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Data Protection

The Data Protection Act 1998 (DPA) requires anyone (for example, an employer) who handles personal information to comply with a number of important principles. It also gives individuals rights over their personal information.  The type of information that is covered by the DPA includes automated and computerised personal information kept about workers by employers, for example, personnel files, any CCTV recordings etc.  

There are eight data protection principles which state that personal data must be:

  • processed fairly and lawfully
  • obtained only for specified and lawful purposes, and shall not be processed in any manner incompatible with those purposes
  • adequate, relevant and not excessive in relation to the purposes for which it is processed
  • accurate and, where necessary, kept up to date
  • kept for no longer than is necessary for the purposes for which it is processed
  • processed in accordance with the rights of data subjects under the Act
  • subject to appropriate technical and organisational measures to protect against unauthorised or unlawful processing and accidental loss, destruction or damage
  • not be transferred to a country or territory outside the European Economic Area unless that country or territory ensures an adequate level of data protection.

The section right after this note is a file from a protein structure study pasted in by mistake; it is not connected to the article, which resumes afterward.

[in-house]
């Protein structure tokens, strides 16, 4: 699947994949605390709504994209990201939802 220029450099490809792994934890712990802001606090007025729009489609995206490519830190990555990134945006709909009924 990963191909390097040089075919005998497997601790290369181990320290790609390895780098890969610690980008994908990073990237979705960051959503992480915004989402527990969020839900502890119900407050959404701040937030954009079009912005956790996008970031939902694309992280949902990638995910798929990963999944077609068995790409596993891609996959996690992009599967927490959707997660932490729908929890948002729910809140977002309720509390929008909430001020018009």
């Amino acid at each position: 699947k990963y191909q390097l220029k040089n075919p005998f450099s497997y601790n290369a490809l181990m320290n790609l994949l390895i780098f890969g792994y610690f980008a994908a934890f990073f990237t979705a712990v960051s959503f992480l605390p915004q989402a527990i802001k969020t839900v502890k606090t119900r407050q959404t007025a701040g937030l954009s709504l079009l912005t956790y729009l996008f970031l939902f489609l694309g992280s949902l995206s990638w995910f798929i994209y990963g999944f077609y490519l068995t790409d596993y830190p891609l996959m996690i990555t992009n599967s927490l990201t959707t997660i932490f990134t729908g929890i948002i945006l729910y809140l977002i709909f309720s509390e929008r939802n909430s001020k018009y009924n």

The Information Commission has produced an Employment Practices Code to provide information and guidance for employers.

Information Commissioner - Employment Practices Code

Quick guide to the employment practices code

Telephone Enquiry Point

The Agency’s Enquiry Point is available to employers, employees, trade unions and others. Enquiry Point advisors provide information and advice on a wide range of employment matters. The Enquiry Point is also an important contact point for identifying circumstances, or clients, who would benefit from being referred to other Agency services.

The Enquiry Point provides clear, confidential, independent and impartial advice to assist the caller in resolving issues in the workplace.

While the advisors cannot provide a legal opinion they can help callers gain a better understanding of their rights and responsibilities as well as identifying possible options to help resolve their issues.

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